At the beginning of the year, director Ryan Murphy released his Netflix mini-series Hollywood depicting a fantasy version where the Red Scare never happened, McCarthy never reached the Senate and American cinema (the only cinema) was championed by a diverse gaggle of multicultural peoples, all of whom emerge with Academy Awards in the final episode. What more could you possibly want? Made as an obvious rebuke of Trump, the series was intended as an ode to all that was decent in a broken world and all that could be. At long last, what “could be” has come to pass. Dignity has been restored, racism is over and America is now ready to usher in a new era of prosperity, science and culture, as one particularly emphatic Twitter commentator informed me.
“Is Ryan Murphy’s musical the first film of the Biden era?” asks Peter Bradshaw in his review of The Prom: the first film Murphy has completed for Netflix. It’s a label I expect to become familiar with over the next couple of months. Well into 2019, critics were doling out the title of “first film of the Trump era” indiscriminately; desperate to understand where it all went wrong, or perhaps find some beacon around which the masses could weather the storm. Not to be outdone, though, Netflix is leading the charge on a new front. Donald Trump isn’t even out of office and we already have the first film of the Biden era just in time for Christmas.
It’s not hard to see why someone would come to this conclusion. The Prom feels like it was made in anticipation of a Biden presidency. It probably was. A big, glitzy musical about gay teenager Emma’s struggle to attend her school prom, aided by her principal and a coterie of Broadway actors who’ll preach humility to the hicks and maybe learn a little bit for themselves along the way. It’s about love triumphing over hate, bright colors, high-energy numbers and stars a cast of #Resistance celebrities headed by James Corden and Meryl Streep, who notoriously incurred the wrath of Trump during a speech at the Oscars, coming together to help bridge the gap between coastal elites and the silent majority, learning to love again in a time of hatred and division.
Predictably the film ends with a kiss between Emma and her heretofore-closeted girlfriend, Alyssa, together in public for the first time at a new and inclusive prom. A stream of LGBTQ+ people from other schools attend the event with their partners, eager to share in the fun. Even Alyssa’s homophobic mother—the one responsible for banning the prom no less—arrives a changed woman. It’s a cloyingly sentimental finale, complete with a triumphant victory lap in the name of tolerance and capital E-quality. Behavior that has been typical of the Democratic Party and their most ardent supporters in the wake of the election. Politicians and campaigners promising a quick, painless return to civility, singing and dancing all the way to the inauguration.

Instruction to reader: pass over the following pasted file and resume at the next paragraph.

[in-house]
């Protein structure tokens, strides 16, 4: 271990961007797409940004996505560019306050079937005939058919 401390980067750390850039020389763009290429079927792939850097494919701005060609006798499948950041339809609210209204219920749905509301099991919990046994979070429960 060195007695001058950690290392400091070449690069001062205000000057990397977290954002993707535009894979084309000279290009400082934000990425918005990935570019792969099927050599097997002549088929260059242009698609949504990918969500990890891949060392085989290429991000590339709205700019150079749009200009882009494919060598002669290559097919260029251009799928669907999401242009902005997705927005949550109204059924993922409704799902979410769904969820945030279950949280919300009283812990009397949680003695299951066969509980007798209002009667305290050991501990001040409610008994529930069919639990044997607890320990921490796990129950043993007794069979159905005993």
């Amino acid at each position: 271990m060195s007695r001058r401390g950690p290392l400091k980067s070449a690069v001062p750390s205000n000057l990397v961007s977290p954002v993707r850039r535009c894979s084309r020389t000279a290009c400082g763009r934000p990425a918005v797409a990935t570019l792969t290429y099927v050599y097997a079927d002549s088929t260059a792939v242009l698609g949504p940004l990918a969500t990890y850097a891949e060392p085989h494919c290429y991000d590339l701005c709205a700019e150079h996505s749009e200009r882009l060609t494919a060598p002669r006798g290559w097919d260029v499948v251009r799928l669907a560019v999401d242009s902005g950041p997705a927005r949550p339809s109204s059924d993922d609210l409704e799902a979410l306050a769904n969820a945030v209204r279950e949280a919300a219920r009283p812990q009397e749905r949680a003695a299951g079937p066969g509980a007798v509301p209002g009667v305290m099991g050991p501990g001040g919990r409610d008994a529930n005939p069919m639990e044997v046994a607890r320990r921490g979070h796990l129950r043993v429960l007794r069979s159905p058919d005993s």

The NeverTrumpers were vindicated by a swinging mandate in favor of their chosen candidate. The few voices that sought to address the fractures inherent in America’s identity were drowned out by blind positivism and firm denial: a new wave dedicated not to nastiness, but goodness, perhaps best represented by David Ehrlich’s laughable coinage of “nicecore” cinema. “If nicecore continues to pay off,” he wrote, “blossoming from a trend (or think-piece neologism) into a genuine wave, perhaps we’ll even be able to help ourselves.” If we can just hug it out, the goodies will triumph in the end—or as Ehrlich’s personal hero Paddington Bear suggested: “If we’re kind and polite, the world will be alright!”
The political laziness of The Prom is matched only by its formal laziness. As someone who never saw the original musical, even I could tell how little effort had gone into adapting it. Character scenarios created for confined stage spaces barely fill the screen. Every scene is dressed up in a nauseating wash of gaudy primaries and neon lighting, but it does nothing to disguise how lifeless the tiny handful of endlessly recycled sets are. Corden, Streep and a miscast Nicole Kidman stumble their way through horrifically-composed numbers. Even trained performers like Andrew Rannells can do nothing with the material. It doesn’t help that he’s given the worst number in the film: a trudging paean clumsily elaborating the “true message” of the Bible, bookended by the endless repetition of “Love thy Neighbor,” a number so catchy I had to look it up before writing this review.
Nothing is challenged; nothing is changed. All we need is one final spineless rebuke of Trumpism told from yet another position of extreme privilege and everything will go back to normal. For all the lipservice corporate Democrats have paid to healing America, Murphy and co. don’t seem remotely eager to do any of that. The Prom makes some backhanded attempts to suggest the Broadway stars who come to Emma’s rescue would have an easier time of if they dialed down their egos, but even when we’re expected to believe that they’ve turned a new leaf, they never deign to understand the lives of the people they’re speaking down to. Even when Alyssa’s mother finally speaks to her daughter on her own terms, it’s all empty platitudes. She still has a lot to learn, and a lot to talk about as she states more than once, but honestly who has time for that shit when there’s dancing to be done? Let’s hit the fucking floor, people!